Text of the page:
Fortunately, you can buy good used trucks for $8,000 to $12,000 and don’t need to invest in new trucks.

And, finally, remember that whether you use your own vehicles or have your cleaning team use theirs, get vehicle wraps or magnetic signs that you can put on all vehicles to advertise your business. And be sure that the vehicles – your own and any used by your cleaning crews – are properly insured for business use.

Safety considerations

Cleaning offices or homes may not be the most dangerous activity, but you could be working with toxic cleaning supplies. And, if you take on a medical cleaning contract, you may find yourself exposed to other dangers.

The Occupational Safety & Health Administration (OSHA) has a variety of regulations relating to, among other things, eye and face protection, hand and foot protection, toxic and hazardous substances, and ventilation.

You will want to review these and any other federal regulations related to cleaning services.  For more details on federal safety and health rules, check the cleaning industry section of the OSHA website.

Sure, these aren’t the most exciting parts of starting your small business — but they are vitally important. Lay the foundation right and you’ll set your business up for success.

Fill in the blanks to do:

☐ Choose a legal structure for your business
☐ Visit the U.S. Small Business Administration website for the required forms, permits, and business licenses
☐ Research additional legal considerations
☐ Visit the OSHA website for up-to-date safety regulations

Step 10

Build an online presence

Gone are the days of thumbtacking black and white flyers with tear-off phone number tabs in your local library or laundromat.

Consumers today expect all businesses to have a website and be online.

Your cleaning business needs a website.

In fact, most people prefer the convenience of researching your business via the web over talking to anyone on the phone or in person.

As we previously emphasized,

Your website is a crucial component of your marketing and branding strategy. Customers visit your website because they have a particular purpose in mind – they need something from you – and your website should help to make them feel comfortable to purchase a product or service from you.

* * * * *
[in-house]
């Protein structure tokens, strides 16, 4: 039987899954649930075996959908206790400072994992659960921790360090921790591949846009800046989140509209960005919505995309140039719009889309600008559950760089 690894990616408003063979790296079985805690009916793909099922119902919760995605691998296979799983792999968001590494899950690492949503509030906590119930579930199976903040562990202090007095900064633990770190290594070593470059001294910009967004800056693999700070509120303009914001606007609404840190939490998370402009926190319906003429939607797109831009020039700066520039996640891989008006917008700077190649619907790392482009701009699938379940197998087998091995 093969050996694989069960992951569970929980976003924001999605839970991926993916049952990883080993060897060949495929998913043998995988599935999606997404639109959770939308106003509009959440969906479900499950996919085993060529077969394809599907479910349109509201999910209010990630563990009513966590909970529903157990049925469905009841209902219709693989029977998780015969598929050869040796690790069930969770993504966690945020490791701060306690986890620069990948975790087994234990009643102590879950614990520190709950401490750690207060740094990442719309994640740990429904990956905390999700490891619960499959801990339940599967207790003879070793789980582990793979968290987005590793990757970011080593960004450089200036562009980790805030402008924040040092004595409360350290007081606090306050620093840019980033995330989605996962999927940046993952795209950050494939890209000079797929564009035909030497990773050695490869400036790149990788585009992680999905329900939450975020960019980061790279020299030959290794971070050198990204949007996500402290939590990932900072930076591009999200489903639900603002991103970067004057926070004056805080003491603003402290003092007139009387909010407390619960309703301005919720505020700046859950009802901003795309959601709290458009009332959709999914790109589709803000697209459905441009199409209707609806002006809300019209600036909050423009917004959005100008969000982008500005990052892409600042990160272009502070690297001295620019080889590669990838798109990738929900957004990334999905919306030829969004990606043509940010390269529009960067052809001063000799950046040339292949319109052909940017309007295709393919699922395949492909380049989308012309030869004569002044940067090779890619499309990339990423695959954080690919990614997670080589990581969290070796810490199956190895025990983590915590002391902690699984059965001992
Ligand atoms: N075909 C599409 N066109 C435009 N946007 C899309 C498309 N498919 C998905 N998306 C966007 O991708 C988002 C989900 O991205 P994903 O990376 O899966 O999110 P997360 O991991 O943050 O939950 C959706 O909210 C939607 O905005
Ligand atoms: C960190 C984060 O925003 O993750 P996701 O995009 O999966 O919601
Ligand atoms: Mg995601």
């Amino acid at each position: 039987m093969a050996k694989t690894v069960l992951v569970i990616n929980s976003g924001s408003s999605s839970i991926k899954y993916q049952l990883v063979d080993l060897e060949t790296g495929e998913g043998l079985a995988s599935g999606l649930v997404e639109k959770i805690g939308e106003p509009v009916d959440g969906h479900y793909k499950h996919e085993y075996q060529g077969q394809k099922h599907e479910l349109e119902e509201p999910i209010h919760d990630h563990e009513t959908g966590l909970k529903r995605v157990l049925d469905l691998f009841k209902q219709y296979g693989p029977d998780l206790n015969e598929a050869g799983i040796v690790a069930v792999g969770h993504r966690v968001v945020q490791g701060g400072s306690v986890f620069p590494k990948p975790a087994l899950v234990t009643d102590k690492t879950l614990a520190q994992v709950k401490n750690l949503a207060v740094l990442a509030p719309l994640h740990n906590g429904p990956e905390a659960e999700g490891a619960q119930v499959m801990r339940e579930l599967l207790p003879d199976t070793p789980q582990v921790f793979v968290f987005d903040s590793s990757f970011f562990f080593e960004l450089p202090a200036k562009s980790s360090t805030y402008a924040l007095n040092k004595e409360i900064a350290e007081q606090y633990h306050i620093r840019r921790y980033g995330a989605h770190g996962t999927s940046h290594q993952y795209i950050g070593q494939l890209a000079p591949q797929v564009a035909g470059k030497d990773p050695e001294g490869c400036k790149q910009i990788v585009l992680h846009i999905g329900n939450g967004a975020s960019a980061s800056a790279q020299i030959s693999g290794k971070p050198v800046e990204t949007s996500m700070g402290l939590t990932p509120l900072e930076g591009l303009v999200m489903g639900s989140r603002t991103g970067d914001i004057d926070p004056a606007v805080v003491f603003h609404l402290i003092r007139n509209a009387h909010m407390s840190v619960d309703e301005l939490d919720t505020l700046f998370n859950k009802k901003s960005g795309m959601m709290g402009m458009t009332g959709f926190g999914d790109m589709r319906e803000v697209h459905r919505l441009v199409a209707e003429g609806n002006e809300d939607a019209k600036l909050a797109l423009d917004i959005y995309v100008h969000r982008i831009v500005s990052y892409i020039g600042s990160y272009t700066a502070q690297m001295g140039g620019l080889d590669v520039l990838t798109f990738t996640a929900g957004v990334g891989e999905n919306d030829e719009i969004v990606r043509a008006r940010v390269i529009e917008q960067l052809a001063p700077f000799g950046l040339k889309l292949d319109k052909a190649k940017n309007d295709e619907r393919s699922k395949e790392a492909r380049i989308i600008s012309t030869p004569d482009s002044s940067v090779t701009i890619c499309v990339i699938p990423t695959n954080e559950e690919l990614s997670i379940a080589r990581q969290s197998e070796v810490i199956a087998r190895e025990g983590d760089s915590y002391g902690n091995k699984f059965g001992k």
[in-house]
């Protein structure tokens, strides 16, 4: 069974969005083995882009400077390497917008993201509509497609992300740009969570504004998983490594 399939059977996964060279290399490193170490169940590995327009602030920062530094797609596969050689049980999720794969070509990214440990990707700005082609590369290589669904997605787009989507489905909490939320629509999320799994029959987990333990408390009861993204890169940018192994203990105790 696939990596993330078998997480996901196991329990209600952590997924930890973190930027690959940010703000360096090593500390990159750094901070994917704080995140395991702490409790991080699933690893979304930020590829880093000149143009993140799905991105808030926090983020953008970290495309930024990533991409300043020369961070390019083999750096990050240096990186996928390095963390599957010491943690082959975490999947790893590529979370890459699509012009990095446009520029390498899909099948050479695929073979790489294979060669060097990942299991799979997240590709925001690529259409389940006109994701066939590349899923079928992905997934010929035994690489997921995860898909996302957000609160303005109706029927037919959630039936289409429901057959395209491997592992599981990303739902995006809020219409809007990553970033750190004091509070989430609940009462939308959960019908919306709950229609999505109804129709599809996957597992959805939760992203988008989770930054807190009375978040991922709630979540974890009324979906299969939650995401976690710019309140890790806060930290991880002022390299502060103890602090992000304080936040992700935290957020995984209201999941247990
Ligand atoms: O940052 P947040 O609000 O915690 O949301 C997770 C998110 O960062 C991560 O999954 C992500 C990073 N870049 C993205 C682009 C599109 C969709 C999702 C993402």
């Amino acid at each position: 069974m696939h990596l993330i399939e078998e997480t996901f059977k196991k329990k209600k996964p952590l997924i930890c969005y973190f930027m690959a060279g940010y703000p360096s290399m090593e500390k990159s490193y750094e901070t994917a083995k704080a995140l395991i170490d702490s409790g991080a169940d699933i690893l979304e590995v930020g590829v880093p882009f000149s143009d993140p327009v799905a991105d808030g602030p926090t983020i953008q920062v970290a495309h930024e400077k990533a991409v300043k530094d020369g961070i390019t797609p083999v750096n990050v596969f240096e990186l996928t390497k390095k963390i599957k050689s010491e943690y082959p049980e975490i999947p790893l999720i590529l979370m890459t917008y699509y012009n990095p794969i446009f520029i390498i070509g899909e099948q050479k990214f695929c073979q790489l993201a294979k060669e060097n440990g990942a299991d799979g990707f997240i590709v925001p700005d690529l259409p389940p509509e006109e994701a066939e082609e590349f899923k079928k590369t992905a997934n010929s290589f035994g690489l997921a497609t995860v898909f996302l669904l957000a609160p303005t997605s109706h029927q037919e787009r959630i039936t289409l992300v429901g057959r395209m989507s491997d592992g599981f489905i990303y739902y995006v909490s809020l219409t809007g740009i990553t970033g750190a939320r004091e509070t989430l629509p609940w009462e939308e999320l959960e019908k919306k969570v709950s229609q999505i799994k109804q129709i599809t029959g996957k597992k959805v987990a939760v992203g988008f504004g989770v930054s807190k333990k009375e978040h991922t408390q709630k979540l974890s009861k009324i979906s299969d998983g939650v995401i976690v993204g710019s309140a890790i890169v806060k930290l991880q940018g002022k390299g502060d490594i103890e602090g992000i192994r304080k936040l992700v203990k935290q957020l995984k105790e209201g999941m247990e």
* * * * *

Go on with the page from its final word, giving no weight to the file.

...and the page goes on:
If you have a poorly designed website, the chances are good that you’re losing a chance to turn researchers into loyal customers. Make sure you’re not giving up thousands of dollars in revenue and get your website functioning the way you need it to.

A business website will give your business credibility, serve as a 24-hour ambassador even when you’re unavailable, and can even tackle some vital tasks like setting appointments and making sales.

You may feel overwhelmed at the idea, or question if you have the budget for a website, but the reality is: your business can’t afford not to. 

To dig deeper, take a look at the step-by-step, easy-to-follow instructions on how to create a small business website.

Suggestions to get the most from your website:

Your website must be consistent with your brand, what you represent, and offer. This consistency is key to building trust, recognition, and customer loyalty.

Create brand consistency on your website by…

  • Featuring your business name, logo, and tagline in a prominent way.
  • Using the same brand colors from your logo to create visual coherence.
  • Offering an “About Us” page introducing prospects to you and your business.
  • Including a “Services” page highlighting the services you offer.
  • Featuring a “Contact Us” page that is easily accessible from everywhere on your website.
  • Providing links to your social media accounts.

Here is a great look at how you can create a small business website and follow the most recommended website design best practices.

Read more

Establishing your web presence action items:

☐ Ensure your chosen business name has a web domain that can be purchased.
☐ Choose a web hosting service.
☐ Get your website (and logo if you haven’t already) professionally designed.
☐ Hire a developer to code and deploy your website.

Step 11

Create a sales plan

Reading about how to start a cleaning business is easy. But coming up with a strong sales plan takes a bit of thinking and strategy.

Your sales plan will be the difference between success and failure.

And, this is where some practice will help you.

Take time to develop and rehearse your “elevator pitch” until you can deliver it comfortably and confidently. This 20-30 second explanation of what you do should be intriguing and dynamic.

You’ll also want to practice overcoming objections. No matter how great your services are, clients and potential clients will always have reservations – after all, their money is on the line and they’re typically letting you into their private spaces. It’s natural for them to be selective.

So, brainstorm as many possible objections as you can think of.  Then practice putting those concerns to rest.

You’ll want to develop both an overall sales strategy and a list of day-to-day tactics that will keep your sales efforts moving forward.

When you’re a one-or-two-person show, it’s easy to let active selling fall to the wayside. But, the reality is that you don’t have that luxury.

If you’re not selling your cleaning service, there’s a good chance that no one is. So, you’ll complete your current gigs or jobs to find an empty calendar and no income looming ahead of you.